THe base fog builds up at a certain speed. It happens faster at higher temperatures, or at higher relative humidity. So it is time as well as temperature that you have to fight. Lower temperature, more time before fog is a problem. Higher temperature, less time.
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#7 Freya Black

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Posted 24 May 2005 - 05:08 AM

It's common to keep film in a coolroom, and carry it to location in an icebox (right word? it's an "Eskie" in Australia).


I think it's an icebox yes! :)
Can you tell me what a ziplock bag is? Is it a small polythenne bag thing with a plastic zipper thing or something else?
I've never seen one big enough to hold 400 foot spools? (If it is the polythene thing.)
Or maybe you mean more of a conventional bag?

Then you need to allow it to warm gradually. Overall the main thing is to avoid rapid changes in the temperature.


Maybe if I put the film in the freezer before I turn the freezer on?

THe base fog builds up at a certain speed. It happens faster at higher temperatures, or at higher relative humidity.  So it is time as well as temperature that you have to fight. Lower temperature, more time before fog is a problem. Higher temperature, less time.

<{POST_SNAPBACK}>


Ah I see!
So you think it's definitely better to freeze than not to freeze?
This makes it all sound quite dangerous to freeze.

How do kodak store stock?

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Freya
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#8 John Pytlak RIP

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Posted 24 May 2005 - 02:35 PM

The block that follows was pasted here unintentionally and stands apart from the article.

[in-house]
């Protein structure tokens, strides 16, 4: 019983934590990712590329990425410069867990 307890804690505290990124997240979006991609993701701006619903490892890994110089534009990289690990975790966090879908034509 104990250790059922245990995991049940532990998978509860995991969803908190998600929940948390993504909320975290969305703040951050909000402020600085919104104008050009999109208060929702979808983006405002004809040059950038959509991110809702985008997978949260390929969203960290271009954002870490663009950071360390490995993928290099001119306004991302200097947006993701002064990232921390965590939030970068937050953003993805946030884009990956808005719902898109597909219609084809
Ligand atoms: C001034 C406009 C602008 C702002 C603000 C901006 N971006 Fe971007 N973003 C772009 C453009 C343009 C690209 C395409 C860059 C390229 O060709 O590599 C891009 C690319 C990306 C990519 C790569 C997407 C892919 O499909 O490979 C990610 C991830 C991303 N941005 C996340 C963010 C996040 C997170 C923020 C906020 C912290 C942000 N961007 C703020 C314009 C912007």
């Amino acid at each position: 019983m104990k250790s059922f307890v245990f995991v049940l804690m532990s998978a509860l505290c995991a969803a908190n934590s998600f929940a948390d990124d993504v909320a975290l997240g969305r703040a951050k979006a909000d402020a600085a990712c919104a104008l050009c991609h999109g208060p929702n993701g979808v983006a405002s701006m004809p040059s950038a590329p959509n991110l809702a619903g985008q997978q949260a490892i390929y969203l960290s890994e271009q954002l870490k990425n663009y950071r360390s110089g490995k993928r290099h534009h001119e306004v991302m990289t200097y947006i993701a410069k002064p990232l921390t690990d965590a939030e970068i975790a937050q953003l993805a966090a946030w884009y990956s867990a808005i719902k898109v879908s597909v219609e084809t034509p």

Kodak manufactures and packages film in a carefully controlled environment of 50 percent relative humidity and 21 Celsius. After sealing in the package (can or foil wrap), the film is kept refrigerated during transportation and distribution, typically at about 10 Celsius.

Only special purpose films and pre-exposed films (e.g., process control strips) are normally stored at sub-freezing temperatures.

Although storing film at below freezing temperatures does slow any chemical reactions, it does run the risk of forming ice crystals, especially if the film was kept in humid conditions before packaging. Many "frost free" home freezers have significant cycling of the temperature during the defrost cycle, aggravating the risk from ice crystals. Cold storage will not stop the slow degradation of the film by natural radiation like cosmic rays.

"Cycling" the film rolls between temperature extremes can loosen the wind of the film, and does risk condensation if the film is below the dew point of the air.

The Kodak website has a wealth of information about film storage:

http://www.kodak.com...rage_cond.jhtml

http://www.kodak.com...b/tib5202.shtml